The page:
This morning, the Council voted on a significant overhaul of the City's Heritage Preservation ordinance. Though everyone is relatively clear that these changes are a step in the right direction, there has been a certain level of controversy in the neighborhoods and among heritage preservation experts. Many of the questions that have been asked are about whether the proposed changes go far enough. Folks wanted to have a better idea what is included in a new definition in the code: 'destruction' of a historic resource. Neighborhoods also wanted to have more notice about demolitions.
Yesterday, I was prepared to bring two amendments to what staff had proposed. The first, which had full support of staff, was a better definition of destruction: "the removal, damage, or enclosure of architectural, mechanical, or landscape features that may have an adverse effect on the historical integrity and significance of a property including, but not limited to, the removal of the primary façade
(s), character defining façade
(s), or the removal of the roof of the structure for the purpose of raising the overall height of the building or roof." While I would have been happy with even more specificity, I think this met both staff's need for flexibility and the community's desire for clarity.
The second amendment was more controversial. I have heard concerns from a number of residents, many of them in Prospect Park, about demolition decisions being made without their knowledge. I put together a motion that would have required people applying for demolition permits to notify the appropriate neighborhood group(s) and Council Member(s), before the application would be considered complete. This would have given neighborhoods the opportunity to share any information they might have about the historic value of a structure with our staff before
a determination is made as to whether it is a historic resource. I think we need to be honest with ourselves that neighborhoods may sometimes have information that City staff do not.
Heritage Preservation staff believed this was unnecessary, because they will be emailing a list of all demolition applications to all neighborhoods every Monday. This will be an administrative policy change and will not be codified in ordinance, however, and so could change in the future without Council action. They also questioned whether such a requirement belongs in the Heritage Preservation ordinance, rather than the building code. However, we heard from the Attorney's Office that there were no legal concerns with putting it there, and we also heard from Regulatory Services staff that they could effectively implement the new requirements. I understood HPC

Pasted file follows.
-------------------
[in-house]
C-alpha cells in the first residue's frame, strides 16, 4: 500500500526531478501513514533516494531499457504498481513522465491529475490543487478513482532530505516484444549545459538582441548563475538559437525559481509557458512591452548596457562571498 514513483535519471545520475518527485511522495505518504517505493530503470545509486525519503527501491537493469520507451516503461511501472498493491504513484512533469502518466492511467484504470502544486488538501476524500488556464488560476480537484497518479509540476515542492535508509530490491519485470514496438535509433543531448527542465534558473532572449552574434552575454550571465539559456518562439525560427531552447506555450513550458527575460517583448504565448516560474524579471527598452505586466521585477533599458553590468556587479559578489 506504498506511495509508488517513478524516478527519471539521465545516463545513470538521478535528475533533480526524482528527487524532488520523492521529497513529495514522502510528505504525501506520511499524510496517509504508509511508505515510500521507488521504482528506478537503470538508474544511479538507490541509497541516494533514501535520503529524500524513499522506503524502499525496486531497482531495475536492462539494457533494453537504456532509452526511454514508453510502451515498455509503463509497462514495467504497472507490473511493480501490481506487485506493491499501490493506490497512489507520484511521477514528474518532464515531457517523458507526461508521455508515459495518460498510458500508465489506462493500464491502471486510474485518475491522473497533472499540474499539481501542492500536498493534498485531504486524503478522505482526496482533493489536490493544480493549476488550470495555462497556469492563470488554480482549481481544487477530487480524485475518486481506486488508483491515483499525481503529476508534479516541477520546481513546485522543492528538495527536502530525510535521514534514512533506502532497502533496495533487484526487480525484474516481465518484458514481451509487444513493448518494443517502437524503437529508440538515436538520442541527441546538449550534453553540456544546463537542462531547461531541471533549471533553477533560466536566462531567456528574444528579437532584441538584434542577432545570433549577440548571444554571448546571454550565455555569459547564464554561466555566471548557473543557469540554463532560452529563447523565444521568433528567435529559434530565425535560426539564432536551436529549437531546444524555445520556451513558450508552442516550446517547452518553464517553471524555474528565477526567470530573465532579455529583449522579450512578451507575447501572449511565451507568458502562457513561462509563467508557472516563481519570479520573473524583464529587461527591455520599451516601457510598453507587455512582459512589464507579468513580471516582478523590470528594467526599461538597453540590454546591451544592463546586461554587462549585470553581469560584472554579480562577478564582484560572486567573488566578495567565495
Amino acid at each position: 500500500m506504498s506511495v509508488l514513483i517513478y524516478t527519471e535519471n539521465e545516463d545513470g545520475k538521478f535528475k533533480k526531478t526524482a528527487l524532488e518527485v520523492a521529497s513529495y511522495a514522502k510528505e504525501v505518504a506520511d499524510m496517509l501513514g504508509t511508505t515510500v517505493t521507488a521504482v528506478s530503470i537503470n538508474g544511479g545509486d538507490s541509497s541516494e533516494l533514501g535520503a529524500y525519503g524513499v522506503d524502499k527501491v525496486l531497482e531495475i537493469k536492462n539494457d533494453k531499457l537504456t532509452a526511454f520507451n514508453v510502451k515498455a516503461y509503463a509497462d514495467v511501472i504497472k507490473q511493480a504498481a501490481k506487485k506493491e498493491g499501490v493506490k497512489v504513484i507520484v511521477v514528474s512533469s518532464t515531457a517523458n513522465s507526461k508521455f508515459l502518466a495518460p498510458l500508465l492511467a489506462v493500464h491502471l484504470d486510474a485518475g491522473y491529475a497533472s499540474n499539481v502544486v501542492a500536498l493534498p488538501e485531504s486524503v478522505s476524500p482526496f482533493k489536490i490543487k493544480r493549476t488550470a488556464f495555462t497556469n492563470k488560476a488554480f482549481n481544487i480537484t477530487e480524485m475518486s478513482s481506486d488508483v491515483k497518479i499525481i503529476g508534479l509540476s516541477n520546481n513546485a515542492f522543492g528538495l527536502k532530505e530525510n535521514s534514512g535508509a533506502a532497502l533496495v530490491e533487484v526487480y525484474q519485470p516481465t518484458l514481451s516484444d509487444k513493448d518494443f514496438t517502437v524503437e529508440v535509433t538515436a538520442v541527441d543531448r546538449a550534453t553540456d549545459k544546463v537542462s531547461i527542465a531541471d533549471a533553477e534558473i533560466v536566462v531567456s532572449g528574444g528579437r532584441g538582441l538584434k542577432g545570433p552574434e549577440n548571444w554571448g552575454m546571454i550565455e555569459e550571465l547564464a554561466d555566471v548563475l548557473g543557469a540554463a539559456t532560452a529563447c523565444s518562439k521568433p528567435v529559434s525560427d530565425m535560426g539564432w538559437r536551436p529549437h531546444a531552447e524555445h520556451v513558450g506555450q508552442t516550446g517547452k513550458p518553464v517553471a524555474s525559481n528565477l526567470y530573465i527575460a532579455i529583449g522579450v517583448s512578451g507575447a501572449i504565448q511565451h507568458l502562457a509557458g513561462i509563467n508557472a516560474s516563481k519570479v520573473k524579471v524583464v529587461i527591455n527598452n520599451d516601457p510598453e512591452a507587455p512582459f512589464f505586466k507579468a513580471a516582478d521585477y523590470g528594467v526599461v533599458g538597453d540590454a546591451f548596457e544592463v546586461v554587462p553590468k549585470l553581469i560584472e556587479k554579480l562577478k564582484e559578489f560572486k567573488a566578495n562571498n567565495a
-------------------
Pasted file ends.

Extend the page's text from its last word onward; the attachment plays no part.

staff's concerns and applaud them for committing to email this info out to neighborhoods every week. However, there is no commitment that staff will make designation decisions only after neighborhoods have been notified, so it didn't go far enough for me.
Council Member Betsy Hodges strongly opposed this amendment, and spoke against it yesterday. She had done a great deal of work on the amendments. The author of the larger amendment, Council member Gary Schiff
also had concerns. This morning, it was clear that the motion would not prevail if I brought it forward and that there may be some ways to address some of the concerns raised by my staff and colleagues.
So, rather than bringing it forward, I decided to hold off. I communicated my continuing concerns to my colleagues, and put them and staff on notice that I expect neighborhoods to receive adequate notice without this amendment. If I start hearing again, despite the commitments of staff and my colleagues, that houses are being OK'ed
for demolition before residents have a chance to share information with us, I will move forward with an amendment to the Building Code requiring notice of all demolition applications.
I am convinced that the demolition of a property is a big enough issue that some kind of notice to neighborhood associations and council members is appropriate. Since it is the practice in other kinds of applications and it would represent the earliest possible was to get notice out to people, I am also convinced that making it a part of the competed application process also makes sense.
Here is the text of the process I drafted, but did not move:
(The portion in italics is the new language that did not get introduced or passed today
599.460. Review of demolitions permits. The planning director shall review all building permit applications that meet the definition for demolition for a demolition permit to determine whether the affected property is an historic resource. Before making a determination, the planning director shall require that applicants submit evidence that notification of the application has been mailed or delivered to the ward council office and the neighborhood group(s) for the area in which the property is located. The neighborhood group(s) to be notified are those organizations that appear on the list maintained by the planning director for this purpose. The notification shall include the following information: the address of the property for which a demolition permit is sought; and the applicant's name, address, telephone number, and e-mail address, if available. Where the property for which a demolition is sought is located on a public street that acts as a boundary between two (2) or more neighborhoods, the above information shall also be provided to the neighborhood group(s) representing the adjacent area(s).
If the planning director determines that the property is not an historic resource, the demolition building permit shall be approved. If the planning director determines that the property is an historic resource, the building permit shall not be issued without review and approval by the commission following a public hearing as provided in section 599.170.